|Screen capture from trailer.|
WHAT: Although I was able to view Hou's first feature since 2007's Flight of the Red Balloon at a Mill Valley Film Festival-sponsored press screening, I'm not supposed to provide more than a brief "capsule" review until its commercial run a week and a half from now. Just as well, as I'd need at least one more viewing to feel comfortable talking about it in any depth. For now I'll just call it a visually sumptuous, anti-kung fu film that verges closer to "avant-garde" than anything else Hou has done. Ninety-nine percent of the film is presented in a square-ish Academy aspect ratio, which along with its black-and-white opening makes The Assassin seem more like a 1950s Akira Kurosawa film than like the wuxia pian made by King Hu and others (always in widescreen) in the 1960s and beyond. Though honestly Mizoguchi, especially a late color film like Princess Yang Kwei Fei, feels like a more relevant referent (and one I'm not surprised to see Danny Kasman had perceived long before I did). Hou has worked with square ratios before, but (I'm pretty certain) only in his framings-within-framings in widescreen films like City of Sadness and Good Men, Good Women. It's as if he's reclaiming 4:3 Academy as a more truly "cinematic" shape in this era of wide televisions and phones.
WHERE/WHEN: Screens tonight at the Embarcadero Cinema at 6:30 and 9:15, and 8:30 on October 17th at the Rafael Film Center in San Rafael. All these showings are "at RUSH", meaning advance tickets are sold out and would-be buyers must form a line in hopes of obtaining seats as they're made available. The Assassin opens a regular theatrical run at the Metreon, the Shattuck Cinema in Berkeley, and Camera 3 in San Jose starting October 23rd.
WHY: Although tonight's screenings will take some persistence to get into for those who haven't already secured tickets, it's fair to say they'll be worth it, as Hou Hsiao-Hsien himself is expected to attend at least the first one, a rare occurrence here in San Francisco indeed. An auteur of his stature visiting this city is cause for real celebration, and the SF Film Society has complied by making Hou a main focus of its entire Taiwan Film Days mini-festival tonight and tomorrow. In addition to the two showings of The Assassin there's a revival showing of what many consider Hou's first great film, The Boys From Fengkuei, and although Hou is not (as far as I understand) expected to attend this showing, he does make a cameo appearance in a very early-eighties perm. There are still advance tickets available for this screening as well as for the Flowers of Taipei: Taiwan New Cinema, a recent documentary about the 1980s and 1990s heyday of Taiwan's cinematic production history, focusing attention on famous names like Edward Yang, Tsai Ming-Liang and Hou (whose Flowers of Shanghai obviously inspired the doc's title) but also on lesser-knowns like Wang Tung, who employed a pre-Rebels of the Neon God Tsai as a screenwriter on multiple films. Director Chinlin Hsieh will be on hand for tomorrow night's showing.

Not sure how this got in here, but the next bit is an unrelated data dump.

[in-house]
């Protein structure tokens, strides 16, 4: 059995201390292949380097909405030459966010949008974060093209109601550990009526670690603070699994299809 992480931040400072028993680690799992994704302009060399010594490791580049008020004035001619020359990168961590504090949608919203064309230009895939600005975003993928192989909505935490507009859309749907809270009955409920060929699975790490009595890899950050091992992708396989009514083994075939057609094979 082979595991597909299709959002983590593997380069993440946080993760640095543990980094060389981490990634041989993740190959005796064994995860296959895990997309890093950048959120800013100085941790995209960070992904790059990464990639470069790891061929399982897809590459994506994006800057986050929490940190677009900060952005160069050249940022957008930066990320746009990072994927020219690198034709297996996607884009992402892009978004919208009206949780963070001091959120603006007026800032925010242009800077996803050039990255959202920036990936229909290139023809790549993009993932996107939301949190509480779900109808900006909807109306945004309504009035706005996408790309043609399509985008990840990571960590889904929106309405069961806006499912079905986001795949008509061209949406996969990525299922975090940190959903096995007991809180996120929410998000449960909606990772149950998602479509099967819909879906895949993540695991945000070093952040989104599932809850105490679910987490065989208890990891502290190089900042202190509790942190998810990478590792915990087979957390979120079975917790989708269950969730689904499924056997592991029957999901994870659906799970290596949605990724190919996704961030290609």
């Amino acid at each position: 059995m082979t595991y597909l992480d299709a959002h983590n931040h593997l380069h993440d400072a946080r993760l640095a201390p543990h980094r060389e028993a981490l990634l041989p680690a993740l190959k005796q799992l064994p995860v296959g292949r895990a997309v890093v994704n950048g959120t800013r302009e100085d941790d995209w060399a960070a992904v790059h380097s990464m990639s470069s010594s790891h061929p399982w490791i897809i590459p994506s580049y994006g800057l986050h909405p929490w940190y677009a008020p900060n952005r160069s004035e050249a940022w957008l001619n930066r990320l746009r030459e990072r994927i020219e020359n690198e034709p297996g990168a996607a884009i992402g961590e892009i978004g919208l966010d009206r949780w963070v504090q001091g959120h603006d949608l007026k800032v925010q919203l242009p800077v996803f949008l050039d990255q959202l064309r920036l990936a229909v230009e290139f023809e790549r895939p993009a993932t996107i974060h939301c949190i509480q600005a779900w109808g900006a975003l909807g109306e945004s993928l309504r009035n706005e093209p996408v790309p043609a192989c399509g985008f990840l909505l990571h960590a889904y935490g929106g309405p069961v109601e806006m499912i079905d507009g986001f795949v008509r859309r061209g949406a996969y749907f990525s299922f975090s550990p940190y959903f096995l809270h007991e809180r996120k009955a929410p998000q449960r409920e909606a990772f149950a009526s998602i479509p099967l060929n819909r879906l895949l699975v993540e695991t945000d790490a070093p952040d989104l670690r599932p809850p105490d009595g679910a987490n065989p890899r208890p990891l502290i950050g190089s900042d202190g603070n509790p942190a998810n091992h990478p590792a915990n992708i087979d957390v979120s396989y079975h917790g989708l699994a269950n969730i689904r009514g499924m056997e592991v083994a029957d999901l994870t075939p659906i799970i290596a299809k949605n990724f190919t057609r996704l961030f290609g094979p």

Although the Mill Valley Film Festival The Assassin screening on the 17th is also at "Rush" (as was its Frisco Bay public premiere via the festival this past Thursday), there is still a lot of this festival to go that has plenty of tickets available. There are still seats for tonight's second screening of the Hungarian prize-winner Son of Saul, for instance. I'll be attending this as consolation for missing Hou in person, thankful that the film's distributor insisted it be screened in 35mm. It's the only new film in the festival (and so far, to my knowledge, any 2015 Frisco Bay feature-oriented film festival) to screen in this format, but MVFF has also booked a couple of retrospective titles showing on actual film reels: The Sorrow and the Pity October 16th with director Marcel Ophuls on hand, and on October 18th Autumn Sonata, Inmgar Bergman's final made-for-the-cinema film and his only collaboration with Ingrid Bergman. A documentary about her, Ingrid Bergman - In Her Own Words also screens at the Rafael Film Center tonight, launching an eight-title series celebrating her centennial. I'm told than the program page for this series contains a typo and that the documentary will not screen in 35mm but that Autumn Sonata and Notorious definitely will (the latter is also newly booked to play the Paramount in Oakland in that format) . As will Confidential Report and F For Fake in the Rafael's upcoming Orson Welles centennial conclusion, and Star Trek IV: the Voyage Home on December 3rd. In fact, between the Mill Valley Film Festival (which is far more thoroughly explored at The Evening Class by Michael Hawley and by Michael Guillén) and the upcoming Rafael winter calendar, I feel safe to say the California Film Institute holds a commanding lead among local cinephile institutions stepping up their game in the absence of the Pacific Film Archive this Fall, at least from my perspective. No, the Stanford's current Rogers & Hammerstein festival is not going to cut it for me, and though the Castro and Roxie both have some interesting programs on their slates (I'm most excited by Ken Russell's The Devils October 20th, the Brothers Quay shorts in December and Audition Halloween week), neither venue is doing quite enough to prevent me from wishing it were as easy to get to San Rafael in public transportation as it was to get to Berkeley.
HOW: The Assassin screens as a Digital Cinema Package (DCP).